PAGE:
Humans are tools
How can you compare max's arc and misty's role in movie. This was a movie only based on max and he was good, this movie showed may's and max bonding and max and jirachi's moments which were still better than misty's little cameo in second movie. She may have contributed in that movie but she still was a supporting character and that movie still revolved around ash and lugia.When I went through all the movies and got to this one, my initial reaction was: my god…I’d given up hope of seeing it outside of Revelation Lugia, but as Yoda once said, there is another…
Another pokefilm where a travelling companion gets an actual arc!
Not just an arc - Max’s friendship with Jirachi forms the core of the plot. That friendship is very sweet and believable. Jirachi’s a cute character, and Max is at his slightly bratty but innocent best. Ash is in a mentor/supporting role this time ‘round, and plays the part well. Even in the climax, he doesn’t end up arbitrarily acting as the hero; he’s part of the team that saves the day, but not its star. This film puts him to better use than most of them IMO. And having the heroes work together with the “villain” at the end is novel. On paper, Jirachi Wish Maker should be among the best of the pokefilms.
Most of the pokefilms suffer from pacing issues, but this one has unique challenges on that front. It’s a very choppy plot. By that I mean that individual scenes and sequences may be well-constructed and effective, but there’s not a great organic flow from one to the next. The first attack by Absol’s a good example. It’s a nifty little bit of action, but it just happens in the midst of other things without a clear set-up and without a good lead-in to the next scene. Compounding this problem is the decision to structure the story around one week. That’s not an inherently bad way to organize a movie’s plot, but the danger of it is that, when not done carefully, it can feel…well, as I said already, choppy. It doesn’t help that the timing is a bit funky with the days of the week; the first few get a decent amount of screen time, the middle few are breezed over, and the last one eats up nearly half the movie.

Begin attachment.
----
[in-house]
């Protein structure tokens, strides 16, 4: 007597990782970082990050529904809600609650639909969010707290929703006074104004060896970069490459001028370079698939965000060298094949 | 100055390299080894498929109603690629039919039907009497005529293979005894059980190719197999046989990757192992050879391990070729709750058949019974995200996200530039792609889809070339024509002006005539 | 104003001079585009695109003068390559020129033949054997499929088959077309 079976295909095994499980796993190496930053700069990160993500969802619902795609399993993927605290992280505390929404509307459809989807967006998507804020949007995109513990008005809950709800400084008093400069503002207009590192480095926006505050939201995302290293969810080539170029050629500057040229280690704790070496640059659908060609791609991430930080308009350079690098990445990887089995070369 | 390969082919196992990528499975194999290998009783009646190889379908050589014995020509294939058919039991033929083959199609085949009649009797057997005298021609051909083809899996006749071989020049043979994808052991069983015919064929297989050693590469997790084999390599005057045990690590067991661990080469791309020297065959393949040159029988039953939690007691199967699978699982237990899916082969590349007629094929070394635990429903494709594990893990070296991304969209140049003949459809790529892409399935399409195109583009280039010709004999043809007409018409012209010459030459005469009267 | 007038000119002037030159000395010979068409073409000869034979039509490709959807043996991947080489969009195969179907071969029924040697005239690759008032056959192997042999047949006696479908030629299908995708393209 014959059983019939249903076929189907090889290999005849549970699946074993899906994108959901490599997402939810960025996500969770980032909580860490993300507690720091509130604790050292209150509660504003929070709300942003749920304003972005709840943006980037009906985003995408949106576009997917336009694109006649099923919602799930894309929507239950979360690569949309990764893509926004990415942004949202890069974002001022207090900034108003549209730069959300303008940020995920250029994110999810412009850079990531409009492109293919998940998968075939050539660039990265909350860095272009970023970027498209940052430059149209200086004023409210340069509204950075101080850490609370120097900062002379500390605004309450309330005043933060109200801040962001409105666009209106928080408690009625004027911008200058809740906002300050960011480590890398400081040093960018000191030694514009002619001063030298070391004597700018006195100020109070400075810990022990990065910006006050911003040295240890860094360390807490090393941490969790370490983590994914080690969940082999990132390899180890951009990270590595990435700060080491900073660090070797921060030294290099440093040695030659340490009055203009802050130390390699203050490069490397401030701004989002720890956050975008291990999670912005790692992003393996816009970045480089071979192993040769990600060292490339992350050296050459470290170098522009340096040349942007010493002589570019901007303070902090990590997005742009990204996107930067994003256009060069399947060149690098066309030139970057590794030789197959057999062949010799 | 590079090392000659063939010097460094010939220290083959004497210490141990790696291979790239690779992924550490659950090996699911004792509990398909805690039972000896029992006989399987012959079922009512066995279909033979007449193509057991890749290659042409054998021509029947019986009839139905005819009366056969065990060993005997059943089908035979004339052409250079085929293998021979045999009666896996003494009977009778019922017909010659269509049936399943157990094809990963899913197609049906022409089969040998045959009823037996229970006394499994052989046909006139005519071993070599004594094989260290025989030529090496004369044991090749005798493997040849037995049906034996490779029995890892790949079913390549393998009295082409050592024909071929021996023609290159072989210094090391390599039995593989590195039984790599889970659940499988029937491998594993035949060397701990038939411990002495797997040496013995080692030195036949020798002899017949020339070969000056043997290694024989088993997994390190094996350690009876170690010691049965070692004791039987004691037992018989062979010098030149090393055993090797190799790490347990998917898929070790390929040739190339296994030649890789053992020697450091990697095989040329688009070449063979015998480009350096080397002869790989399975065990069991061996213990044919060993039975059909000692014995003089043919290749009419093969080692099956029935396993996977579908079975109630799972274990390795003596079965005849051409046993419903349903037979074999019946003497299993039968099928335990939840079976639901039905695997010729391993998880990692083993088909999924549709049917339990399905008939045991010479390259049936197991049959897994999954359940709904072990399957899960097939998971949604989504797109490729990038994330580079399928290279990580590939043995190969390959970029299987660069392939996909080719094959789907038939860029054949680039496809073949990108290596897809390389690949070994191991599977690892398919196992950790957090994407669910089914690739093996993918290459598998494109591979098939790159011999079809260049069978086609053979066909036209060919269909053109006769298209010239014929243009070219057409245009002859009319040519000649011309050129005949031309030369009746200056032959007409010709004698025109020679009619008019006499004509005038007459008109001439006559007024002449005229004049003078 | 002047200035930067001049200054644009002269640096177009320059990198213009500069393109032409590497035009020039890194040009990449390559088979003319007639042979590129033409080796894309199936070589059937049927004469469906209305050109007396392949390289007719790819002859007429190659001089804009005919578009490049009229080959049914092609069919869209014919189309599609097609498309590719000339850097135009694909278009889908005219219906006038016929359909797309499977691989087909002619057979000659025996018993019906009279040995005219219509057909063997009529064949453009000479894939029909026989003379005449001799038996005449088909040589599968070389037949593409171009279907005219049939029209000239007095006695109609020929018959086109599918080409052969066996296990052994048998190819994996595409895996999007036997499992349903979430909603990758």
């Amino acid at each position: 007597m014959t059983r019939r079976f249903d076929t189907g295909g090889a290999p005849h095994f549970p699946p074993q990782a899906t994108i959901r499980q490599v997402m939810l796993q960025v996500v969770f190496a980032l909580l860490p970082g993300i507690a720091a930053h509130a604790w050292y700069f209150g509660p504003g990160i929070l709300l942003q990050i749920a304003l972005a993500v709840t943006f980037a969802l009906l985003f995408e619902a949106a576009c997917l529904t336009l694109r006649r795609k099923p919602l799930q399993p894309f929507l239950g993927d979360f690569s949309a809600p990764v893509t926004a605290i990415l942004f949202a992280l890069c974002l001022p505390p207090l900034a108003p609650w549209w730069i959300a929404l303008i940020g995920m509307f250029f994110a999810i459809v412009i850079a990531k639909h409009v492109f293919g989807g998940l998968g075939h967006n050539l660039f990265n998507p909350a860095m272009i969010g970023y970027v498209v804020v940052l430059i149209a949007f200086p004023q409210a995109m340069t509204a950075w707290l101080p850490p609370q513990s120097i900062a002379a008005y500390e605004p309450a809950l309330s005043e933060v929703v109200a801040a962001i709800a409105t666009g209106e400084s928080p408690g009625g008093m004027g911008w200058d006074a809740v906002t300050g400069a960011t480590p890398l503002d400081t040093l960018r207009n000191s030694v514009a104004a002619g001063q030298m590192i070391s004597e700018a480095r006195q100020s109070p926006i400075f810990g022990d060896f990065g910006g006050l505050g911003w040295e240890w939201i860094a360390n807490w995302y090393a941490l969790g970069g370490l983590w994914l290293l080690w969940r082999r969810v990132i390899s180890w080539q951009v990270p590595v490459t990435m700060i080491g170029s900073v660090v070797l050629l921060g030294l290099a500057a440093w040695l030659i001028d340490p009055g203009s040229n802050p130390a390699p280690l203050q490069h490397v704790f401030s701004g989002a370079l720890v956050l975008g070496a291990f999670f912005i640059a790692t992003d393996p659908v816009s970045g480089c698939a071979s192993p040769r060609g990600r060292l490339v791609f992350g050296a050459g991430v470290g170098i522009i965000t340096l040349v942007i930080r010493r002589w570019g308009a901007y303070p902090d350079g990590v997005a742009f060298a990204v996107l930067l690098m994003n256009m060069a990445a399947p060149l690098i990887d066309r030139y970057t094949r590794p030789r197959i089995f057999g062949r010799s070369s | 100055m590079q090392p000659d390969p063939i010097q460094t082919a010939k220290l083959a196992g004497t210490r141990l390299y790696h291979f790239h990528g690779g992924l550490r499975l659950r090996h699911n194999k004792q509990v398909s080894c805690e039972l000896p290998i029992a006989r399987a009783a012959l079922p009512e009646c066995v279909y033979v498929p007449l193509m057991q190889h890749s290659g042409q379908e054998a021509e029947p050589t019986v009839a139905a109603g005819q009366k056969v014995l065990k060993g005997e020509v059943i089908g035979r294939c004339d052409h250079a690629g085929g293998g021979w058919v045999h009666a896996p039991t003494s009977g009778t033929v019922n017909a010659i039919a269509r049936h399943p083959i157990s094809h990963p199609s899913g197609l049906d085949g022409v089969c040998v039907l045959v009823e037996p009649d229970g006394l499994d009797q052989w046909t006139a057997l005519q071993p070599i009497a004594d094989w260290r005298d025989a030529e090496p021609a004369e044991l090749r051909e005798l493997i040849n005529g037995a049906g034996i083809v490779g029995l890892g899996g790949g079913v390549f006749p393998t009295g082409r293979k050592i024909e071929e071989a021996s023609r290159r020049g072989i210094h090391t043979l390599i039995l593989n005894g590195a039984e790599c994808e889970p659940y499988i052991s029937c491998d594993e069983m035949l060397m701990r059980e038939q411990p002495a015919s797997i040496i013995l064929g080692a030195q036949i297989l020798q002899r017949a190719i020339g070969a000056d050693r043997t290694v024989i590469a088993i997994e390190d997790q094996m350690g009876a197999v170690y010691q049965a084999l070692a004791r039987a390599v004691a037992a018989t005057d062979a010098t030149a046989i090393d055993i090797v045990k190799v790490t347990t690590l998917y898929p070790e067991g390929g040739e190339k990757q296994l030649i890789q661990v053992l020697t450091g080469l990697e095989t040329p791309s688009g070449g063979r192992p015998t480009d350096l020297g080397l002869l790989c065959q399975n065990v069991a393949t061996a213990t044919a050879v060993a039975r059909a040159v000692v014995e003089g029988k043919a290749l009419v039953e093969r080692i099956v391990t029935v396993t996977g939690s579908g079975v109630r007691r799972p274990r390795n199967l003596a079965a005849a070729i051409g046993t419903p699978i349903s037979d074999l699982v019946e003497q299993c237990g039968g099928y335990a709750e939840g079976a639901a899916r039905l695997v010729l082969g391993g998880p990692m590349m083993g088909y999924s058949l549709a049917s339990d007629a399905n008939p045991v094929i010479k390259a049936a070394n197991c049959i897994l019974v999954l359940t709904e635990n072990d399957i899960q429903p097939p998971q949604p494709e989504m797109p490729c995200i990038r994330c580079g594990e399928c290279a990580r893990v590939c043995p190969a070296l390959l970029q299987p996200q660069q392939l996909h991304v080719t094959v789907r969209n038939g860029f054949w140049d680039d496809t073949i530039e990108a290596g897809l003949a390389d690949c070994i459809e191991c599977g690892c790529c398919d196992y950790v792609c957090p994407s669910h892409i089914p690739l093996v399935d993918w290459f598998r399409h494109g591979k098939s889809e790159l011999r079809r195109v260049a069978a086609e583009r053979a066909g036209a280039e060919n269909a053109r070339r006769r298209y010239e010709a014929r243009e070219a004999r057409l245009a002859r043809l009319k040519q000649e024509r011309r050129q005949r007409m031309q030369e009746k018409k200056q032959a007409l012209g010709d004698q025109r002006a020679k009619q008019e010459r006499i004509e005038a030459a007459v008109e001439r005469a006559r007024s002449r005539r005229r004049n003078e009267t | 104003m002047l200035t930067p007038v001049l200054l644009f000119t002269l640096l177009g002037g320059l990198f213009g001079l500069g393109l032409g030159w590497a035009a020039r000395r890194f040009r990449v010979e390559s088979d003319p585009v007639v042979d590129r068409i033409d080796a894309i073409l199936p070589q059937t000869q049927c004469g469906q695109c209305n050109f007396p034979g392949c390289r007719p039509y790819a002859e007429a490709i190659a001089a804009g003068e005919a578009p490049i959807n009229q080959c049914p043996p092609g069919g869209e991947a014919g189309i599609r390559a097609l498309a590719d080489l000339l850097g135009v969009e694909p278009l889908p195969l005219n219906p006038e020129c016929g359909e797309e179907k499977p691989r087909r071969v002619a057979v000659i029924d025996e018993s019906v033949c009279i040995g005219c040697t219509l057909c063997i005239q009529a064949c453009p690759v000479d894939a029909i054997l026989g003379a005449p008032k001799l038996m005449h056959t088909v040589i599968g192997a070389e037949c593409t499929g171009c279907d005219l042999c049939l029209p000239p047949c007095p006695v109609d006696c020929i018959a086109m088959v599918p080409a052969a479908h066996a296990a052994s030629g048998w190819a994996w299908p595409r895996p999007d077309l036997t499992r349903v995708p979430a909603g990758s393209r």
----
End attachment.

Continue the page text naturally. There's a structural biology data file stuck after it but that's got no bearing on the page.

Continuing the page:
There are also story elements here that just don’t work IMO. The opening sequence with the TRio feels like something from a typical episode thrown in here for padding. The melodramatic romance between Butler and Diane is plagued by hammy dialogue and the fact that Butler isn’t a very likable guy. But most out of place is Groudon. The situation here isn’t quite as bad as the one with Yveltal in Diancie; at least the idea the Groudon will play a part in the film is introduced early on. But Jirachi is a Pokemon with the reputed power to grant wishes, and the confirmed power to teleport. Both these things would make her a prized target for any villain. To ultimately want her just to revive another Pokemon - one that amounts to a bland kaiju at that - feels like a bit of a waste. The animation of the fake Groudon is impressive, and its powers and attacks have a bit of Miyazakian flavor to them, but I think they would have done better to have Jirachi as the only featured Pokemon.
When I realized that Max and Jirachi’s story would carry the picture, I kind of hoped that this film would take the “Best Role for a Traveling Companion” crown from Lugia. But because the plot is so riddled with issues, Max’s arc, charming though it is, just doesn’t gel as nicely as Misty’s in Lugia. It’s a case of the main relationship of a story being solid, but the structure and execution of the plot around that relationship dragging things down.
Now, for its technical weaknesses on the story front, Jirachi is a very entertaining movie. From Mewtwo’s cape in the (ever baffling) introduction sequence to the candy scene to a great exchange by Jessie and James (”do I look blind?” “That would explain the hair.”) this film is full of fun little details and moments. At the risk of being repetitive, the main friendship is very endearing. And I watched these films all out of order initially, so it was great to hear 4Kids cast again after going through so many films in the hands of TCPi. I can’t say I found the lullabye the dub provided especially memorable, but having an all-around solid cast, cast in appropriate roles, was so welcome at that point. Veronica Taylor doesn’t get enough credit for subtly tweaking her Ash voice to reflect his growing maturity in the AG era.